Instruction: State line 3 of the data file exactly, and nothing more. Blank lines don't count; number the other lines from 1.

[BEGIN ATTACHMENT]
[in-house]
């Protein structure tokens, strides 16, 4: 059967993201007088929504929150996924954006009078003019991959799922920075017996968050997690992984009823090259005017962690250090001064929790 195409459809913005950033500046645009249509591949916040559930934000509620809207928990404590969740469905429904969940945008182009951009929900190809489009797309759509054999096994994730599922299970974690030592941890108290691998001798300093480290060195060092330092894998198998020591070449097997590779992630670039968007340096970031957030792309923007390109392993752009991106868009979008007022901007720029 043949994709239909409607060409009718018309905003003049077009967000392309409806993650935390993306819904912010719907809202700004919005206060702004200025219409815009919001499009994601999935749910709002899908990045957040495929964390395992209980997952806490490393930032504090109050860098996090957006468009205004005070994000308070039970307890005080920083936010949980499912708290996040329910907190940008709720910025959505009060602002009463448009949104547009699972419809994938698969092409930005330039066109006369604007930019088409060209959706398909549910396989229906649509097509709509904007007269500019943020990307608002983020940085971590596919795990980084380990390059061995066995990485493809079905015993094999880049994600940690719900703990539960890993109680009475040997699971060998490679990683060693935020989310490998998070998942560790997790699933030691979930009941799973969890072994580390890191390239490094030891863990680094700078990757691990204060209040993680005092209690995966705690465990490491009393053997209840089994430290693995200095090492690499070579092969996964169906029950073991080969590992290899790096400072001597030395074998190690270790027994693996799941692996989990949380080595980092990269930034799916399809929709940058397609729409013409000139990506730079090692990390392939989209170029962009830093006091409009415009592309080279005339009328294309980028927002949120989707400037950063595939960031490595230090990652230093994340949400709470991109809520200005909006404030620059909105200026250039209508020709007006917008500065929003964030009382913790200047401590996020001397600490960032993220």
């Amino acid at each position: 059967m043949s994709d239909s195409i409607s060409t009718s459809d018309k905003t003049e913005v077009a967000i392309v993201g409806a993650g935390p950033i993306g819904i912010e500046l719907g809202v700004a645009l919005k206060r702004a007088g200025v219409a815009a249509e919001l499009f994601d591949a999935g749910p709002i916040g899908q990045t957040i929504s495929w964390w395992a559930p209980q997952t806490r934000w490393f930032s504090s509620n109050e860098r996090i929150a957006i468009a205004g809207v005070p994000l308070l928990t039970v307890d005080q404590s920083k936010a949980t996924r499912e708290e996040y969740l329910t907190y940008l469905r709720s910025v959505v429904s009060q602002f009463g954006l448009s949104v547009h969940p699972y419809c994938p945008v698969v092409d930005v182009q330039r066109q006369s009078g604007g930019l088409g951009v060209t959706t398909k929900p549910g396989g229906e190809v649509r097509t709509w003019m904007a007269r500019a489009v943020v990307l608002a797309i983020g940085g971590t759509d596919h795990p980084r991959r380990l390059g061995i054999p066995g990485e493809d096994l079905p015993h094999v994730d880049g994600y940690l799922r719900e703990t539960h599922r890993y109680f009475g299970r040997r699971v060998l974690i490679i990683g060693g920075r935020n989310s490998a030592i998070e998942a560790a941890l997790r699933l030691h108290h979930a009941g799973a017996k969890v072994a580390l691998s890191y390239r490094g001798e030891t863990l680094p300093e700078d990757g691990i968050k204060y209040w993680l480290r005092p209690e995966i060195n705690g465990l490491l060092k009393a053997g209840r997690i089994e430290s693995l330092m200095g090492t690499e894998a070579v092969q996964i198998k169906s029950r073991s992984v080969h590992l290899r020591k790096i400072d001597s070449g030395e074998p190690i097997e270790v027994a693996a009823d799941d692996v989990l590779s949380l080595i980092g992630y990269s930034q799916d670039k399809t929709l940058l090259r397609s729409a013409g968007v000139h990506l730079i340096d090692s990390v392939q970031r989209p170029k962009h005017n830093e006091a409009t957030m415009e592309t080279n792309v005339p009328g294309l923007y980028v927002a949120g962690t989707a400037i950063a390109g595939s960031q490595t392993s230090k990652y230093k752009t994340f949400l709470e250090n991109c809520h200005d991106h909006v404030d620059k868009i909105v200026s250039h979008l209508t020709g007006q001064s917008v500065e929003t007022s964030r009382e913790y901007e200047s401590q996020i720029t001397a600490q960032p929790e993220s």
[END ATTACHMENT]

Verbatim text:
């Amino acid at each position: 059967m043949s994709d239909s195409i409607s060409t009718s459809d018309k905003t003049e913005v077009a967000i392309v993201g409806a993650g935390p950033i993306g819904i912010e500046l719907g809202v700004a645009l919005k206060r702004a007088g200025v219409a815009a249509e919001l499009f994601d591949a999935g749910p709002i916040g899908q990045t957040i929504s495929w964390w395992a559930p209980q997952t806490r934000w490393f930032s504090s509620n109050e860098r996090i929150a957006i468009a205004g809207v005070p994000l308070l928990t039970v307890d005080q404590s920083k936010a949980t996924r499912e708290e996040y969740l329910t907190y940008l469905r709720s910025v959505v429904s009060q602002f009463g954006l448009s949104v547009h969940p699972y419809c994938p945008v698969v092409d930005v182009q330039r066109q006369s009078g604007g930019l088409g951009v060209t959706t398909k929900p549910g396989g229906e190809v649509r097509t709509w003019m904007a007269r500019a489009v943020v990307l608002a797309i983020g940085g971590t759509d596919h795990p980084r991959r380990l390059g061995i054999p066995g990485e493809d096994l079905p015993h094999v994730d880049g994600y940690l799922r719900e703990t539960h599922r890993y109680f009475g299970r040997r699971v060998l974690i490679i990683g060693g920075r935020n989310s490998a030592i998070e998942a560790a941890l997790r699933l030691h108290h979930a009941g799973a017996k969890v072994a580390l691998s890191y390239r490094g001798e030891t863990l680094p300093e700078d990757g691990i968050k204060y209040w993680l480290r005092p209690e995966i060195n705690g465990l490491l060092k009393a053997g209840r997690i089994e430290s693995l330092m200095g090492t690499e894998a070579v092969q996964i198998k169906s029950r073991s992984v080969h590992l290899r020591k790096i400072d001597s070449g030395e074998p190690i097997e270790v027994a693996a009823d799941d692996v989990l590779s949380l080595i980092g992630y990269s930034q799916d670039k399809t929709l940058l090259r397609s729409a013409g968007v000139h990506l730079i340096d090692s990390v392939q970031r989209p170029k962009h005017n830093e006091a409009t957030m415009e592309t080279n792309v005339p009328g294309l923007y980028v927002a949120g962690t989707a400037i950063a390109g595939s960031q490595t392993s230090k990652y230093k752009t994340f949400l709470e250090n991109c809520h200005d991106h909006v404030d620059k868009i909105v200026s250039h979008l209508t020709g007006q001064s917008v500065e929003t007022s964030r009382e913790y901007e200047s401590q996020i720029t001397a600490q960032p929790e993220s």